The market reacts to the herd effect.


Now, let’s get to a really interesting fact: since 1970 there has been a direct relationship between the price of crude Brent Oil and major economic recessions. It is clear that every time the price of oil reached, or exceeded, the value of $80 dollars, we were heading towards a deep recession. Right now, on March 3rd, Brent’s value is at ~$119 dollars. Make your conclusions!

The war between Russia and Ukraine has helped to worsen the energy macroeconomic context that started in 2020 with c0vid. Clean energy policies have trivialized and underestimated the world’s need for Oil, Gas and Coal, creating an inflationary energy monster all over the world, mainly European, which depends almost exclusively on Russia for energy.

We’re just getting started.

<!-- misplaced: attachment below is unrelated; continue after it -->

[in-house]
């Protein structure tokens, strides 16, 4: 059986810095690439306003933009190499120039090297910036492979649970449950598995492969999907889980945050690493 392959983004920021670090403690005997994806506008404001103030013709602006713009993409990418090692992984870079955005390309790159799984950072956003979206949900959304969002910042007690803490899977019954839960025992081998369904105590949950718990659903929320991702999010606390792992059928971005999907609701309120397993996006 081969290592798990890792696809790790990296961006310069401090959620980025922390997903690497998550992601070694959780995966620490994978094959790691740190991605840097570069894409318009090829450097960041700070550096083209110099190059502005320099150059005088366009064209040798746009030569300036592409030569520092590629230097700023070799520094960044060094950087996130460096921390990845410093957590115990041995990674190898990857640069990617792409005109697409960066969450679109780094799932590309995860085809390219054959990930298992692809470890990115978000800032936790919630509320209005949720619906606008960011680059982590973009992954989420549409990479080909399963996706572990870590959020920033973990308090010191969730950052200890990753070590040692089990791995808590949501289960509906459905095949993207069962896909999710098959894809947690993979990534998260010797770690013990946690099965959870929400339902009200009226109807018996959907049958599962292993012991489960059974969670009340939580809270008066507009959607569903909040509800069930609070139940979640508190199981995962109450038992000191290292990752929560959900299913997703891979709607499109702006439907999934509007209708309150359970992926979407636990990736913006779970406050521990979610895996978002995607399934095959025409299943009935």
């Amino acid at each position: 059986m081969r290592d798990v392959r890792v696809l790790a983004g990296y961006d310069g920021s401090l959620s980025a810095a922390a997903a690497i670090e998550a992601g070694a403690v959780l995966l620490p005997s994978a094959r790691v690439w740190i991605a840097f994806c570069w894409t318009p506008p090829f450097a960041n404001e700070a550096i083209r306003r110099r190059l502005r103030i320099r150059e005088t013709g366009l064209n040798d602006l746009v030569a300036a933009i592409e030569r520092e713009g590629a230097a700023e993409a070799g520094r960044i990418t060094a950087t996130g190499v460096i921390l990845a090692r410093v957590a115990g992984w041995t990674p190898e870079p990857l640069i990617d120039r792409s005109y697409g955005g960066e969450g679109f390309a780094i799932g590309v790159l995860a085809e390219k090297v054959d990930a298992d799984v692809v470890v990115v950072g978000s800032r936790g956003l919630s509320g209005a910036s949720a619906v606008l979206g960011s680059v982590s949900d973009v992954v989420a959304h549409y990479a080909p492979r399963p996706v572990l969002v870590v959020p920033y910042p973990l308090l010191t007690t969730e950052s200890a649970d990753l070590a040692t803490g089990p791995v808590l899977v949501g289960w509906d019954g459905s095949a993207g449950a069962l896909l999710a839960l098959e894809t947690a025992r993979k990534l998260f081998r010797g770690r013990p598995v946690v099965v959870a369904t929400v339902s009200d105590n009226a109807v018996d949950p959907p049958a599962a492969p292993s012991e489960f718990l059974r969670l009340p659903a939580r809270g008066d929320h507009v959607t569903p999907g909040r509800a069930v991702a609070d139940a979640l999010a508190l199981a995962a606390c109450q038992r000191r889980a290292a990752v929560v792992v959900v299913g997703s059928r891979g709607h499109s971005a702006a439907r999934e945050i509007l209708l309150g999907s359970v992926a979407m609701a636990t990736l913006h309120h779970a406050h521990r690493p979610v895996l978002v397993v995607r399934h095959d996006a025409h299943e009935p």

According to the image above, the main Bank of Germany already estimates the price of Brent oil at ~$140 dollars.

U.S Treasure vs BIG TECH’s RATIO

As ​​shown above, Big Tech actions (Dark Blue) will still undergo a strong correction to keep up with the 10-year TIPS (Light Blue). Since January 2020 there is a strong correlation between the two indicators.


Surely a severe recession is knocking at our door! We have already observed in several previous contexts that the market has been pricing this recession since December 2021 and in a forceful way in February 2022. The Russell Index has already started to indicate since March 2021: already proven in last year’s reports.

And finally, interest in the S&P 500 has been deteriorating with each subsequent month. Now in 2022, the index reached 1.5%: the same indicator that Bubble.com burst. The next few years will not be easy.

Leave a Reply

Fill in your details below or click an icon to log in:

WordPress.com Logo

You are commenting using your WordPress.com account. Log Out /  Change )

Twitter picture

You are commenting using your Twitter account. Log Out /  Change )

Facebook photo

You are commenting using your Facebook account. Log Out /  Change )

Connecting to %s